“My parents were ahead of their time,” Schumacher says. “They had a deep understanding of people, of being passionate about people, and understanding that no one person is better than any other.
“The whole foundation of my outlook on life comes from my parents.”
From the beginning, Schumacher manifested a penchant for athletics and leadership roles. “My Little League coach said, ‘You are a leader whether you know or believe it — the other kids follow you,’” Schumacher says. “That helped me want to become a coach.”
As a college student at the University of Wisconsin-LaCrosse, Schumacher was an All-Conference and Honorable Mention All-American place-kicker and punter on the football team, and also earned three All-American citations in the triple jump. He went on to get a master’s degree at LaCrosse in 1992 and was inducted into that university’s Wall of Fame in 2006 for his successes as an athlete and coach.
In the fall of 1994, Concordia College in Moorhead, Minn., offered Schumacher his first head coaching job: cross country. He would also be the assistant track coach. Schumacher had little experience with distance running, but welcomed the challenge. “I learned a whole new appreciation for that sport,” he says. “Football gets all the headlines, but there’s a certain passion in distance runners that I haven’t seen in any other sport.”
Bill Keating, now an attorney in Fargo, N.D., was a sophomore cross country runner at Concordia when Schumacher took over the program. “His interest was more than what you could do for him as an athlete,” says Keating. “He saw his position as a chance to help you grow as a well-rounded person.”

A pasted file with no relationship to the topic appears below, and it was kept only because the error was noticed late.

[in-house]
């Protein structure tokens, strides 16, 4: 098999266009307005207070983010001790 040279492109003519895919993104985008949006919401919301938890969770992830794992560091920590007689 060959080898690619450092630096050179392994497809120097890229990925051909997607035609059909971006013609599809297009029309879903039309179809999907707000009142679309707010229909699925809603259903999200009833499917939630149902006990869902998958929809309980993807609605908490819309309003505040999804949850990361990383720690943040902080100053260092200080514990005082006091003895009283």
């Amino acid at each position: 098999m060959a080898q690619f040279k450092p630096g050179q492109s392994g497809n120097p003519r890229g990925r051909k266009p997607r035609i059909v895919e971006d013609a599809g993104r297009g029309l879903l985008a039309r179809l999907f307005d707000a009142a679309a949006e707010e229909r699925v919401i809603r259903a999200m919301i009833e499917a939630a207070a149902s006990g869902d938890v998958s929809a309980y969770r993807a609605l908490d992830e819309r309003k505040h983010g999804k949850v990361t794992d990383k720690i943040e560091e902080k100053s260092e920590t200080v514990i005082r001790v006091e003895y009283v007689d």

Though Schumacher left prior to Keating’s senior year to join Illinois Wesleyan’s faculty, the two stayed in touch. Keating finished second in his conference championships that year. “It was the most satisfying race of my life,” says Keating, “and it would not have happened without the continued guidance from Coach Shoe. He could have left and never said another word. Instead, he fulfilled the commitment that he made to me. It meant something to him to help me reach my goal.”
|The coach gets his team fired up at practice. “Being at your best is not about championships,” he says. ”It’s about investing in something greater than yourself.” (Photo by Marc Featherly)|
Schumacher brought that same sense of commitment as cross county and track coach at Illinois Wesleyan, along with a sense of “legitimacy” for those programs, according to Harold Gauthier ’00.
“There weren’t very high expectations of the team,” Gauthier recalls. “Once Shoe arrived, all that changed. From the beginning he made clear that success is something that can happen, and he showed us how to do it.”
“The track athletes work incredibly hard for Shoe because they know how much he cares and how hard he works for them,” adds Greg Huffaker, IWU assistant track coach and head cross country coach.